Perioperative Medicine  |   April 2017
High-sensitivity Cardiac Troponin Elevation after Electroconvulsive Therapy: A Prospective, Observational Cohort Study
Author Notes
  • From the Division of Clinical and Translational Research, Department of Anesthesiology (A.D., S.P., J.J., M.A.H., A.B., B.G., C.Cartmill, F.B., F.S.-C., P.N.), Department of Psychiatry (J.R., M.J., N.B.F., C.F.Z., C.Conway), Division of Biostatistics (J.P.M.), Department of Pathology and Immunology (M.G.S.), and Taylor Family Institute for Innovative Psychiatric Research (N.B.F., C.F.Z., C.Conway, P.N.), Washington University School of Medicine in St. Louis, Missouri. Current position: Department of Anesthesiology and Critical Care, Medical University of Vienna, Vienna, Austria (A.D.).
  • A.D. and S.P. contributed equally to this article.
    A.D. and S.P. contributed equally to this article.×
  • Submitted for publication May 26, 2016. Accepted for publication January 4, 2017.
    Submitted for publication May 26, 2016. Accepted for publication January 4, 2017.×
  • Address correspondence to Dr. Nagele: Division of Clinical and Translational Research, Department of Anesthesiology, Washington University School of Medicine, 660 S. Euclid Ave, Box 8054, St. Louis, Missouri 63110. nagelep@wustl.edu. Information on purchasing reprints may be found at www.anesthesiology.org or on the masthead page at the beginning of this issue. Anesthesiology’s articles are made freely accessible to all readers, for personal use only, 6 months from the cover date of the issue.
Article Information
Perioperative Medicine / Clinical Science / Cardiovascular Anesthesia
Perioperative Medicine   |   April 2017
High-sensitivity Cardiac Troponin Elevation after Electroconvulsive Therapy: A Prospective, Observational Cohort Study
Anesthesiology 4 2017, Vol.126, 643-652. doi:10.1097/ALN.0000000000001531
Anesthesiology 4 2017, Vol.126, 643-652. doi:10.1097/ALN.0000000000001531
Abstract

Background: While electroconvulsive therapy is widely regarded as a lifesaving and safe procedure, evidence regarding its effects on myocardial cell injury is sparse. The objective of this investigation was to determine the incidence and magnitude of new cardiac troponin elevation after electroconvulsive therapy using a novel high-sensitivity cardiac troponin I assay.

Methods: This was a prospective cohort study in adult patients undergoing electroconvulsive therapy in a single academic center (up to three electroconvulsive therapy treatments per patient). The primary outcome was new high-sensitivity cardiac troponin I elevation after electroconvulsive therapy, defined as an increase of high-sensitivity cardiac troponin I greater than 100% after electroconvulsive therapy compared to baseline with at least one value above the limit of quantification (10 ng/l). Twelve-lead electrocardiogram and high-sensitivity cardiac troponin I values were obtained before and 15 to 30 min after electroconvulsive therapy; in a subset of patients, an additional 2-h high-sensitivity cardiac troponin I value was obtained.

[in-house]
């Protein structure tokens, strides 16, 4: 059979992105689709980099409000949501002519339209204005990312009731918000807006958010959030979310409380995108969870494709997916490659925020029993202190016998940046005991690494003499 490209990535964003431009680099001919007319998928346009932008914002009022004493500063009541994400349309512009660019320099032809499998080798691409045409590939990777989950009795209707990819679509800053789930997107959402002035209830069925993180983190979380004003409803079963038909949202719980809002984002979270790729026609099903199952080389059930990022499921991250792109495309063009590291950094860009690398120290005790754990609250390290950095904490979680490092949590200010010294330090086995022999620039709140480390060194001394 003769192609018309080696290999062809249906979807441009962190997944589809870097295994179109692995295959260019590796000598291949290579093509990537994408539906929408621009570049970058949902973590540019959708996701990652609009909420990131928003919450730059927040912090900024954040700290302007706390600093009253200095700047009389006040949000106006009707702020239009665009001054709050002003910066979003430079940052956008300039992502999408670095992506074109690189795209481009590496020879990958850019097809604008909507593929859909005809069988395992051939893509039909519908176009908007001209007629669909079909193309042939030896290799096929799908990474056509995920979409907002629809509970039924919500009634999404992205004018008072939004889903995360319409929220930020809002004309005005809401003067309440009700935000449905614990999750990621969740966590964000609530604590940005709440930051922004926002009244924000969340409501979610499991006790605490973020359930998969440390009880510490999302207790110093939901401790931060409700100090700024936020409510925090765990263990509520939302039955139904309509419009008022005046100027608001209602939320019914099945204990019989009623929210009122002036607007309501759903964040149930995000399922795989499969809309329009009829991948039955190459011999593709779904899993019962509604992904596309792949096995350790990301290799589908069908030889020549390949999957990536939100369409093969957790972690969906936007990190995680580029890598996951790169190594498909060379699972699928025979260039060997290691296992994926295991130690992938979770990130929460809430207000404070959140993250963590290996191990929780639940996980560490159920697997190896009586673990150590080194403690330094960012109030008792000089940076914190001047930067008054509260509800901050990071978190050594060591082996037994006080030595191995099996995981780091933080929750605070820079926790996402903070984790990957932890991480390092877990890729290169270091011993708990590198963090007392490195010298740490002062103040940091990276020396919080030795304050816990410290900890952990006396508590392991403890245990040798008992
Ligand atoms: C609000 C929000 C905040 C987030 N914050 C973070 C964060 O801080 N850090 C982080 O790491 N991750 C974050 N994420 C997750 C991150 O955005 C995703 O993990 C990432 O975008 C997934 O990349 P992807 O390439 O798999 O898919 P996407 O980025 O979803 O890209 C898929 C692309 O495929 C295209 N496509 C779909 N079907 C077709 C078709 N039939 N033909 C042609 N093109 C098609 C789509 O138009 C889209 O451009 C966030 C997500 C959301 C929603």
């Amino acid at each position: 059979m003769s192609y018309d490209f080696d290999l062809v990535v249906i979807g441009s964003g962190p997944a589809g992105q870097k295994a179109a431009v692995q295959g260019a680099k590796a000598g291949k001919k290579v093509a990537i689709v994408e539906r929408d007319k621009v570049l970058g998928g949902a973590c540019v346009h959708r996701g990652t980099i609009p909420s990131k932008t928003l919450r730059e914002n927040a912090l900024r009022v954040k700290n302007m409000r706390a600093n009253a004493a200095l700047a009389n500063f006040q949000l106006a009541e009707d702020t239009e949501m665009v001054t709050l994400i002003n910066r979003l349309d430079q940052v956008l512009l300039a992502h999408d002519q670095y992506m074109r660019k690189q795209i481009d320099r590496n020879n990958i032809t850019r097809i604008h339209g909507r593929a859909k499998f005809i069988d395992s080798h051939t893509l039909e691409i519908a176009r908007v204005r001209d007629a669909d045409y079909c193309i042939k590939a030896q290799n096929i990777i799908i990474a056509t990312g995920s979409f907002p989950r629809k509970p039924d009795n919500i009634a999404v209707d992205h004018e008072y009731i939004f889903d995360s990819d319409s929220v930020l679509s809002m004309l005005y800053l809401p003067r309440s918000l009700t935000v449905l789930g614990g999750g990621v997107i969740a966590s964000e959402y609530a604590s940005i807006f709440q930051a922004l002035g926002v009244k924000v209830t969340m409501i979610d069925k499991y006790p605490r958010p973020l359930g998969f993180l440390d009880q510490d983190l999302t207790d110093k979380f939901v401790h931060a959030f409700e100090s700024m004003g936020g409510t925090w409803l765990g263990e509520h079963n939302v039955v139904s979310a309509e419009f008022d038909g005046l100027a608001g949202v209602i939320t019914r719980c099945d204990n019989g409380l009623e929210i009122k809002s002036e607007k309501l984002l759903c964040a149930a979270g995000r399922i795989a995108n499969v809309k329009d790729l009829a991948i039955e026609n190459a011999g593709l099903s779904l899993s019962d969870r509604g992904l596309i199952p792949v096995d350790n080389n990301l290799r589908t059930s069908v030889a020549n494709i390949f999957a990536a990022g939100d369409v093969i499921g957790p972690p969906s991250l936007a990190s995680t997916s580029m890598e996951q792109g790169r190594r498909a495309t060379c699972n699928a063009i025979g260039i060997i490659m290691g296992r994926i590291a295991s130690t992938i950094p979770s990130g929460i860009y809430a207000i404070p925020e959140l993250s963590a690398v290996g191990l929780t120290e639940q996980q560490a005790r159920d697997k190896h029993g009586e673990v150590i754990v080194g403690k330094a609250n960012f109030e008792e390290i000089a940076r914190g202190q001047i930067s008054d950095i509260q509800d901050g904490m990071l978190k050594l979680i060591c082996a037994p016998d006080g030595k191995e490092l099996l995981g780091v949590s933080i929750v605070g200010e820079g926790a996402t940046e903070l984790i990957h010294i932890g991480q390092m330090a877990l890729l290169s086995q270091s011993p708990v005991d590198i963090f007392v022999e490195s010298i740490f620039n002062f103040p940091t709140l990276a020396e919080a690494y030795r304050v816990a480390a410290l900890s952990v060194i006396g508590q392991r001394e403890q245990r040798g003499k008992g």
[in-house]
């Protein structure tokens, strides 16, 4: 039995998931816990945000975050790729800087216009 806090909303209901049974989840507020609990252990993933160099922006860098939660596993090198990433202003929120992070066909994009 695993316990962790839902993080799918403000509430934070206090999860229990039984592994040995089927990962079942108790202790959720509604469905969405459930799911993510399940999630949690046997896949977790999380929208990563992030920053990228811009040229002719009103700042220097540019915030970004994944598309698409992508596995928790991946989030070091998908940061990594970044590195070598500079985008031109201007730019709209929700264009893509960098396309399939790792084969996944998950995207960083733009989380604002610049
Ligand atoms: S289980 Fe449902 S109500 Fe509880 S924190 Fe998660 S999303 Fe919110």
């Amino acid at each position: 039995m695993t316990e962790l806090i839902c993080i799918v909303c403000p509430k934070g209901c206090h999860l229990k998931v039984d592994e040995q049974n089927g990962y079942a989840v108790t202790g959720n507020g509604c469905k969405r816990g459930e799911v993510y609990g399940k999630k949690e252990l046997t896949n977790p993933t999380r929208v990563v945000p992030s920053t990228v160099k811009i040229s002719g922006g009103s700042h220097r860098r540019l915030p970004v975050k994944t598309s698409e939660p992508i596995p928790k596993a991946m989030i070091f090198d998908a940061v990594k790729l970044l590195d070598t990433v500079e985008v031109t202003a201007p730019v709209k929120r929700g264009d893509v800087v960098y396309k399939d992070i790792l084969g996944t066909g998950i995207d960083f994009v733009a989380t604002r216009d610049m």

Results: The final study population was 100 patients and a total of 245 electroconvulsive therapy treatment sessions. Eight patients (8 of 100; 8%) experienced new high-sensitivity cardiac troponin I elevation after electroconvulsive therapy with a cumulative incidence of 3.7% (9 of 245 treatments; one patient had two high-sensitivity cardiac troponin I elevations), two of whom had a non–ST-elevation myocardial infarction (incidence 2 of 245; 0.8%). Median high-sensitivity cardiac troponin I concentrations did not increase significantly after electroconvulsive therapy. Tachycardia and/or elevated systolic blood pressure developed after approximately two thirds of electroconvulsive therapy treatments.

Conclusions: Electroconvulsive therapy appears safe from a cardiac standpoint in a large majority of patients. A small subset of patients with preexisting cardiovascular risk factors, however, may develop new cardiac troponin elevation after electroconvulsive therapy, the clinical relevance of which is unclear in the absence of signs of myocardial ischemia.